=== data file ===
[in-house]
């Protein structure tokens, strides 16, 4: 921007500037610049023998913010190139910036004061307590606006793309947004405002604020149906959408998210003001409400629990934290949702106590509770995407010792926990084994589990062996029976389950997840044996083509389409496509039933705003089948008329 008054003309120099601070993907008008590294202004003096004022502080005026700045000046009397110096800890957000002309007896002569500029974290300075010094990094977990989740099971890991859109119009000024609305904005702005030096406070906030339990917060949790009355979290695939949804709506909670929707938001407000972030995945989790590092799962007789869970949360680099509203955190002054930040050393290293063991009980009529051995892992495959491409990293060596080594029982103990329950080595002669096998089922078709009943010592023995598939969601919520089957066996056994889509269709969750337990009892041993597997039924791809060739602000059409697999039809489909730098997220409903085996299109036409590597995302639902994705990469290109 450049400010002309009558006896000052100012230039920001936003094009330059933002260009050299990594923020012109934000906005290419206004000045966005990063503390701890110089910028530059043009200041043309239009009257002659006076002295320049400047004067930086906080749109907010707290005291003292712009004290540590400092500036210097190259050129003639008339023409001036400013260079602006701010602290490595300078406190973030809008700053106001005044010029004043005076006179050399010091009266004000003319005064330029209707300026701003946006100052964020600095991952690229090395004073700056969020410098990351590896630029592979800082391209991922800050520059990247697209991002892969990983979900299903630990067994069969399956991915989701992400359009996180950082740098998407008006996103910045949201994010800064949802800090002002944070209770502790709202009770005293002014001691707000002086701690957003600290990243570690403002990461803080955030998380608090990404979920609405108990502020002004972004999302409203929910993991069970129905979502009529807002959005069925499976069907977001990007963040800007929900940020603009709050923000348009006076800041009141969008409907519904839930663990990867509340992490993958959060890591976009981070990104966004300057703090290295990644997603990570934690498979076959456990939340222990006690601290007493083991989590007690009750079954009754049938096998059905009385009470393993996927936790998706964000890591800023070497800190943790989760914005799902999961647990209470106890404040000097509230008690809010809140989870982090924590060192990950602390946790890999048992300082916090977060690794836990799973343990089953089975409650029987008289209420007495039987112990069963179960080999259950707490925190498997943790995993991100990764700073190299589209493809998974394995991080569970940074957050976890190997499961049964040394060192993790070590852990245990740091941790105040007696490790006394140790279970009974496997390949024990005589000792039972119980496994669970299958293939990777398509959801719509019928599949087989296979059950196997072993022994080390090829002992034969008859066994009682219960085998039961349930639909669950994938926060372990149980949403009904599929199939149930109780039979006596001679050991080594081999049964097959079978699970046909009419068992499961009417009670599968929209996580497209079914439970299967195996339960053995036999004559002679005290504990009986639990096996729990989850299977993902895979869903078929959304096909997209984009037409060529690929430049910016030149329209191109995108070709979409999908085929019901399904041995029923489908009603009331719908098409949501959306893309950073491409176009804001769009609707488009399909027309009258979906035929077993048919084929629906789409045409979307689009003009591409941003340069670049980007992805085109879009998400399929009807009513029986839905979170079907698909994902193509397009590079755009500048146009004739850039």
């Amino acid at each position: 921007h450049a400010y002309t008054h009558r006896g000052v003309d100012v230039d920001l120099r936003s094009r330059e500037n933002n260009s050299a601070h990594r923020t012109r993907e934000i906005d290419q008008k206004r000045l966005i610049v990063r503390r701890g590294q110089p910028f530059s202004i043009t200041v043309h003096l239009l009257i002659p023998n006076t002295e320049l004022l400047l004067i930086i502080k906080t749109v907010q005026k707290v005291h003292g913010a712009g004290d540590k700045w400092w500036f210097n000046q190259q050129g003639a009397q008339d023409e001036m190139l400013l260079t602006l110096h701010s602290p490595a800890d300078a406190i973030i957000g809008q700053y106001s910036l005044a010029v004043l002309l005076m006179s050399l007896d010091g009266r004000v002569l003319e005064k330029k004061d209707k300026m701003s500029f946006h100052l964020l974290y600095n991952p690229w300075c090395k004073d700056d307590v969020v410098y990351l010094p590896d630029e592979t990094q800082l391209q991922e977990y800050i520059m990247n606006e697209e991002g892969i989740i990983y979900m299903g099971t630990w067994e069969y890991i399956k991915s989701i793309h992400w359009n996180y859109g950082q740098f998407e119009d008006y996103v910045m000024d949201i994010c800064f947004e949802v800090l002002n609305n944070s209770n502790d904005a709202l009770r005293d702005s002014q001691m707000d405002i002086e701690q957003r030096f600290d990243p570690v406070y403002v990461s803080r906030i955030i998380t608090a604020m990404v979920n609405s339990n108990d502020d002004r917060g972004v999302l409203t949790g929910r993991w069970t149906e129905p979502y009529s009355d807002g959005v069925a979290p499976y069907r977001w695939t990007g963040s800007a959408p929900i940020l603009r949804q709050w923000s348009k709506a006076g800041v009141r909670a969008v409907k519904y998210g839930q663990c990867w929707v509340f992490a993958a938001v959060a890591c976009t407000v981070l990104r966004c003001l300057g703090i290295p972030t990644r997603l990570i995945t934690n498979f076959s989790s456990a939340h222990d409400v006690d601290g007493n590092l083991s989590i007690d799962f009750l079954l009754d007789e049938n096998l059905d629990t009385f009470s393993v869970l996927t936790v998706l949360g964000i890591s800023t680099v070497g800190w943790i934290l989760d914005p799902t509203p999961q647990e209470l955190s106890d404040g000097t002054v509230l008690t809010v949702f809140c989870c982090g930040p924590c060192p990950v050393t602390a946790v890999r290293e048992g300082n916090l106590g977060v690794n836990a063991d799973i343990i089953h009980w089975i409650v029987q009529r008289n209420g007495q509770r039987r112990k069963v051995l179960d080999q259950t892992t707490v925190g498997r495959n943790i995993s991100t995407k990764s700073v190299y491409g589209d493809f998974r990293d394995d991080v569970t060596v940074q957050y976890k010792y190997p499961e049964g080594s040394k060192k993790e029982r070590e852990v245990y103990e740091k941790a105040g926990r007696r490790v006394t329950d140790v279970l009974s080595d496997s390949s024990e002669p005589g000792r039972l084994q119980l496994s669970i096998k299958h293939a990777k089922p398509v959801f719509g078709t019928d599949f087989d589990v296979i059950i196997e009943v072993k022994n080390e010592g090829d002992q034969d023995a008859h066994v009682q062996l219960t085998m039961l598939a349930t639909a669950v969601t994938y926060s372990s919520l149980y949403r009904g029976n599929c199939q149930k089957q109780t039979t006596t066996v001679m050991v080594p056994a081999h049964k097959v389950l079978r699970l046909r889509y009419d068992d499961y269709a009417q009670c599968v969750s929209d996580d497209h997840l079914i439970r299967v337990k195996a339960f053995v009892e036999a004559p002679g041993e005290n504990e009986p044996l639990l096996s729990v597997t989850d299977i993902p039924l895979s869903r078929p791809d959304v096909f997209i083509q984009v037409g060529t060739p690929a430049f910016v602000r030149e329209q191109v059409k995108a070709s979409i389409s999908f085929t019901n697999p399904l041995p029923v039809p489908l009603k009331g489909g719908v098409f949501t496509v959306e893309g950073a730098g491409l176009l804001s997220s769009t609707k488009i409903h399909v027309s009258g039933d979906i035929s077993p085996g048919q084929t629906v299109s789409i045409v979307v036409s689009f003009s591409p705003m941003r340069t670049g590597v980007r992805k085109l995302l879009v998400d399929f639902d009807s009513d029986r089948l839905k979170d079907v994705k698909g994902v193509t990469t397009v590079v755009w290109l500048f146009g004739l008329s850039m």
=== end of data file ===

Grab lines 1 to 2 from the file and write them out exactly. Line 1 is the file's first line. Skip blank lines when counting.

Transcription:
[in-house]
């Protein structure tokens, strides 16, 4: 921007500037610049023998913010190139910036004061307590606006793309947004405002604020149906959408998210003001409400629990934290949702106590509770995407010792926990084994589990062996029976389950997840044996083509389409496509039933705003089948008329 008054003309120099601070993907008008590294202004003096004022502080005026700045000046009397110096800890957000002309007896002569500029974290300075010094990094977990989740099971890991859109119009000024609305904005702005030096406070906030339990917060949790009355979290695939949804709506909670929707938001407000972030995945989790590092799962007789869970949360680099509203955190002054930040050393290293063991009980009529051995892992495959491409990293060596080594029982103990329950080595002669096998089922078709009943010592023995598939969601919520089957066996056994889509269709969750337990009892041993597997039924791809060739602000059409697999039809489909730098997220409903085996299109036409590597995302639902994705990469290109 450049400010002309009558006896000052100012230039920001936003094009330059933002260009050299990594923020012109934000906005290419206004000045966005990063503390701890110089910028530059043009200041043309239009009257002659006076002295320049400047004067930086906080749109907010707290005291003292712009004290540590400092500036210097190259050129003639008339023409001036400013260079602006701010602290490595300078406190973030809008700053106001005044010029004043005076006179050399010091009266004000003319005064330029209707300026701003946006100052964020600095991952690229090395004073700056969020410098990351590896630029592979800082391209991922800050520059990247697209991002892969990983979900299903630990067994069969399956991915989701992400359009996180950082740098998407008006996103910045949201994010800064949802800090002002944070209770502790709202009770005293002014001691707000002086701690957003600290990243570690403002990461803080955030998380608090990404979920609405108990502020002004972004999302409203929910993991069970129905979502009529807002959005069925499976069907977001990007963040800007929900940020603009709050923000348009006076800041009141969008409907519904839930663990990867509340992490993958959060890591976009981070990104966004300057703090290295990644997603990570934690498979076959456990939340222990006690601290007493083991989590007690009750079954009754049938096998059905009385009470393993996927936790998706964000890591800023070497800190943790989760914005799902999961647990209470106890404040000097509230008690809010809140989870982090924590060192990950602390946790890999048992300082916090977060690794836990799973343990089953089975409650029987008289209420007495039987112990069963179960080999259950707490925190498997943790995993991100990764700073190299589209493809998974394995991080569970940074957050976890190997499961049964040394060192993790070590852990245990740091941790105040007696490790006394140790279970009974496997390949024990005589000792039972119980496994669970299958293939990777398509959801719509019928599949087989296979059950196997072993022994080390090829002992034969008859066994009682219960085998039961349930639909669950994938926060372990149980949403009904599929199939149930109780039979006596001679050991080594081999049964097959079978699970046909009419068992499961009417009670599968929209996580497209079914439970299967195996339960053995036999004559002679005290504990009986639990096996729990989850299977993902895979869903078929959304096909997209984009037409060529690929430049910016030149329209191109995108070709979409999908085929019901399904041995029923489908009603009331719908098409949501959306893309950073491409176009804001769009609707488009399909027309009258979906035929077993048919084929629906789409045409979307689009003009591409941003340069670049980007992805085109879009998400399929009807009513029986839905979170079907698909994902193509397009590079755009500048146009004739850039």